Vulnerability to Natural Shocks: Assessing the Short-Term Impact on Consumption and Poverty of the 2015 Flood in Mozambique
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Mozambique is among the most disaster-prone countries in the world. A bigger than usual, and mostly unexpected, flood occurred in the central-northern region of the country in the first few months of 2015, causing huge damage to infrastructures. In this paper, we use a nationally representative household budget survey that was being carried out in the field during those months to assess the short-term impact of the 2015 flooding on household consumption and poverty levels. Applying a difference-in-difference approach, we find that, for those exposed to the flood, consumption reduced significantly in the short term, in the range of 11-17%, depending on the specification, on the estimation procedure implemented or on the subsample of households selected. Poorer households, and especially households living in rural areas, seem to have been affected significantly more. Poverty levels also increased due to the flood, by about 6 percentage points. These results are relevant for policy planning and natural disaster management, as well as for ex-ante vulnerability assessment in Mozambique and other risk-prone developing countries with similar characteristics.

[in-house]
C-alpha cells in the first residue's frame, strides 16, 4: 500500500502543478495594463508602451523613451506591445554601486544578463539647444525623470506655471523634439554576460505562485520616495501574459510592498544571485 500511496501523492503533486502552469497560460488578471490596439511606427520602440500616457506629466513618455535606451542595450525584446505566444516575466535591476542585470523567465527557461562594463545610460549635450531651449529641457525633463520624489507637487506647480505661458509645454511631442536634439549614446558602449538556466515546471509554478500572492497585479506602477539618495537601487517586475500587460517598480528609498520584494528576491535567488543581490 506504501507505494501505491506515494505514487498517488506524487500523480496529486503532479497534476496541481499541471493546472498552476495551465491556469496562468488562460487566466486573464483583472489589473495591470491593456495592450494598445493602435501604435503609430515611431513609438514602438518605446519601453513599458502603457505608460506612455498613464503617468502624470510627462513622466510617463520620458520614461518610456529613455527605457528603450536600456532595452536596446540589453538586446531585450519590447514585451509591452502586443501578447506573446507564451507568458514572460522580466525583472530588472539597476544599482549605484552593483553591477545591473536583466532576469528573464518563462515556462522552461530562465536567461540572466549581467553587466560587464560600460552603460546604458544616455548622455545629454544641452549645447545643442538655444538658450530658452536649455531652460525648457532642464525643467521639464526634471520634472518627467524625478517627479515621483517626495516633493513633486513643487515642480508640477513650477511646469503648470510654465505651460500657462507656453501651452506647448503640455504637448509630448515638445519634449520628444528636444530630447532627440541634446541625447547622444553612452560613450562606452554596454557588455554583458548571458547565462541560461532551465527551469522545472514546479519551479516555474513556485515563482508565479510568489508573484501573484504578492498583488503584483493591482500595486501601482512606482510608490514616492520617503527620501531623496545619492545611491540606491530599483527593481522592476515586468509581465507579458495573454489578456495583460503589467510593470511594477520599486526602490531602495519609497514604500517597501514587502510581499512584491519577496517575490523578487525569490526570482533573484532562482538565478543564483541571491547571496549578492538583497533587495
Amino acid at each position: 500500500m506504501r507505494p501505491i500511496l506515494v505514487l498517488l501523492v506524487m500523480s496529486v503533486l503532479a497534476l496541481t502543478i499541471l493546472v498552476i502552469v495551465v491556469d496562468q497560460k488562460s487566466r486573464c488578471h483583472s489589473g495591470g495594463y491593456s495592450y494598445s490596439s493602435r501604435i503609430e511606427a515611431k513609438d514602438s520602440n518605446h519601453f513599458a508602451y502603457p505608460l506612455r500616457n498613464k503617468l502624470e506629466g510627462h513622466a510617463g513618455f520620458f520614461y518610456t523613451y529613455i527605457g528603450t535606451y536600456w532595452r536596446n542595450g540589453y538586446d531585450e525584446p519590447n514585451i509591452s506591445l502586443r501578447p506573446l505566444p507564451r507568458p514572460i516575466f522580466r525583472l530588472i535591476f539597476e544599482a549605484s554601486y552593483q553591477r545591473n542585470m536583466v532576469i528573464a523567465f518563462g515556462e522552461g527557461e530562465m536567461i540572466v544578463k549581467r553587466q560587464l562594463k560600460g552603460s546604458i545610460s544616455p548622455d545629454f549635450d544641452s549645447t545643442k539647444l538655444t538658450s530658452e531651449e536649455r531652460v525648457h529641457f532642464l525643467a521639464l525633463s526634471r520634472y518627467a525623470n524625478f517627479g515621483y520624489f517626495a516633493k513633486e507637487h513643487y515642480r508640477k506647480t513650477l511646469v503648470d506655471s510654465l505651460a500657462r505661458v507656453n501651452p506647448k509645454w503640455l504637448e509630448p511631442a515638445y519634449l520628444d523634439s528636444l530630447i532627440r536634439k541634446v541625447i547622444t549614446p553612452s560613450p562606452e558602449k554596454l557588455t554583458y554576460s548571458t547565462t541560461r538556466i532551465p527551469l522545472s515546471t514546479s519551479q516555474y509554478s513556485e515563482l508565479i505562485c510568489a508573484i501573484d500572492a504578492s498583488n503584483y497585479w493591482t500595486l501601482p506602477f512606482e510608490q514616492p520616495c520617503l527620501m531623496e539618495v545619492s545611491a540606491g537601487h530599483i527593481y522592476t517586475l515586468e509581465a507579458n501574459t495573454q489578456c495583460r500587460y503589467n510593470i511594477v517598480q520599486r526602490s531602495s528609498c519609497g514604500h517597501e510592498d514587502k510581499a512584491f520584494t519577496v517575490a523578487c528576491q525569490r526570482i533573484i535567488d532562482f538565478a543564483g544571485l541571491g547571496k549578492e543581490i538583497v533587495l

|Number of pages||15|
|Publication status||Published - Oct 2020|
- Welfare Impacts of Natural Shocks, Flood, Difference-in-Difference, Mozambique, CHANGING FOOD-PRICES, EARLY-CHILDHOOD, CLIMATE-CHANGE, RURAL WELFARE, DISASTERS, RISK, CHALLENGES, ADAPTATION, DYNAMICS, DROUGHT
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